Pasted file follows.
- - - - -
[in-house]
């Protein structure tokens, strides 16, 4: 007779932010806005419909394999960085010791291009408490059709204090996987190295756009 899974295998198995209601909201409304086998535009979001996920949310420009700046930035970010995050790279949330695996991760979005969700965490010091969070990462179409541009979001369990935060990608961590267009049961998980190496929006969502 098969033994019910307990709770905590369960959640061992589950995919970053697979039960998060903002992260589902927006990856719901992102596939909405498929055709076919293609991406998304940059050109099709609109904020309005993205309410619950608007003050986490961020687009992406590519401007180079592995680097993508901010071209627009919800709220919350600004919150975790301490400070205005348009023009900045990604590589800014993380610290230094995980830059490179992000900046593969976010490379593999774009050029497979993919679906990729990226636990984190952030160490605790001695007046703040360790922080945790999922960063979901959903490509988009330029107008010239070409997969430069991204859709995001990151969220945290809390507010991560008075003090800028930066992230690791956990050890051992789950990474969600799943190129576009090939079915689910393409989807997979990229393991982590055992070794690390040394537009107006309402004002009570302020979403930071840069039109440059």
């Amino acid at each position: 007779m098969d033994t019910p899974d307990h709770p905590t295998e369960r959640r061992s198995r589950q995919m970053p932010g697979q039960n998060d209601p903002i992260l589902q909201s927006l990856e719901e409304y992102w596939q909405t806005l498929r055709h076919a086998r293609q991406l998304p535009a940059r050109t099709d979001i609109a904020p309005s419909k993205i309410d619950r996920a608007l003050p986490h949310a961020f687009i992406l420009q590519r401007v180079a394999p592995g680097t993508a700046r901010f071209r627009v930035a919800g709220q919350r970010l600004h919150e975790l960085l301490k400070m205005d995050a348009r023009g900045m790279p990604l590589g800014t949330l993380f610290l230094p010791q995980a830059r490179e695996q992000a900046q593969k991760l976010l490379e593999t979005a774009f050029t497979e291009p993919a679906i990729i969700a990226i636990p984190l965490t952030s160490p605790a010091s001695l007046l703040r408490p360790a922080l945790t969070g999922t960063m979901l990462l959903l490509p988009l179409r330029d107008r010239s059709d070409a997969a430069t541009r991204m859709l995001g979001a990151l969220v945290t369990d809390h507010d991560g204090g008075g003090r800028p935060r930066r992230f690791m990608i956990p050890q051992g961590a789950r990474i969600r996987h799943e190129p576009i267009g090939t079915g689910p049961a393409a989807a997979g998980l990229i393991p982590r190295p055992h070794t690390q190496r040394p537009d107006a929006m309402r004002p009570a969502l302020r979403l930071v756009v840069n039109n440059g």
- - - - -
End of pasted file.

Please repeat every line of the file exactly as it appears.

[in-house]
């Protein structure tokens, strides 16, 4: 007779932010806005419909394999960085010791291009408490059709204090996987190295756009 899974295998198995209601909201409304086998535009979001996920949310420009700046930035970010995050790279949330695996991760979005969700965490010091969070990462179409541009979001369990935060990608961590267009049961998980190496929006969502 098969033994019910307990709770905590369960959640061992589950995919970053697979039960998060903002992260589902927006990856719901992102596939909405498929055709076919293609991406998304940059050109099709609109904020309005993205309410619950608007003050986490961020687009992406590519401007180079592995680097993508901010071209627009919800709220919350600004919150975790301490400070205005348009023009900045990604590589800014993380610290230094995980830059490179992000900046593969976010490379593999774009050029497979993919679906990729990226636990984190952030160490605790001695007046703040360790922080945790999922960063979901959903490509988009330029107008010239070409997969430069991204859709995001990151969220945290809390507010991560008075003090800028930066992230690791956990050890051992789950990474969600799943190129576009090939079915689910393409989807997979990229393991982590055992070794690390040394537009107006309402004002009570302020979403930071840069039109440059």
């Amino acid at each position: 007779m098969d033994t019910p899974d307990h709770p905590t295998e369960r959640r061992s198995r589950q995919m970053p932010g697979q039960n998060d209601p903002i992260l589902q909201s927006l990856e719901e409304y992102w596939q909405t806005l498929r055709h076919a086998r293609q991406l998304p535009a940059r050109t099709d979001i609109a904020p309005s419909k993205i309410d619950r996920a608007l003050p986490h949310a961020f687009i992406l420009q590519r401007v180079a394999p592995g680097t993508a700046r901010f071209r627009v930035a919800g709220q919350r970010l600004h919150e975790l960085l301490k400070m205005d995050a348009r023009g900045m790279p990604l590589g800014t949330l993380f610290l230094p010791q995980a830059r490179e695996q992000a900046q593969k991760l976010l490379e593999t979005a774009f050029t497979e291009p993919a679906i990729i969700a990226i636990p984190l965490t952030s160490p605790a010091s001695l007046l703040r408490p360790a922080l945790t969070g999922t960063m979901l990462l959903l490509p988009l179409r330029d107008r010239s059709d070409a997969a430069t541009r991204m859709l995001g979001a990151l969220v945290t369990d809390h507010d991560g204090g008075g003090r800028p935060r930066r992230f690791m990608i956990p050890q051992g961590a789950r990474i969600r996987h799943e190129p576009i267009g090939t079915g689910p049961a393409a989807a997979g998980l990229i393991p982590r190295p055992h070794t690390q190496r040394p537009d107006a929006m309402r004002p009570a969502l302020r979403l930071v756009v840069n039109n440059g």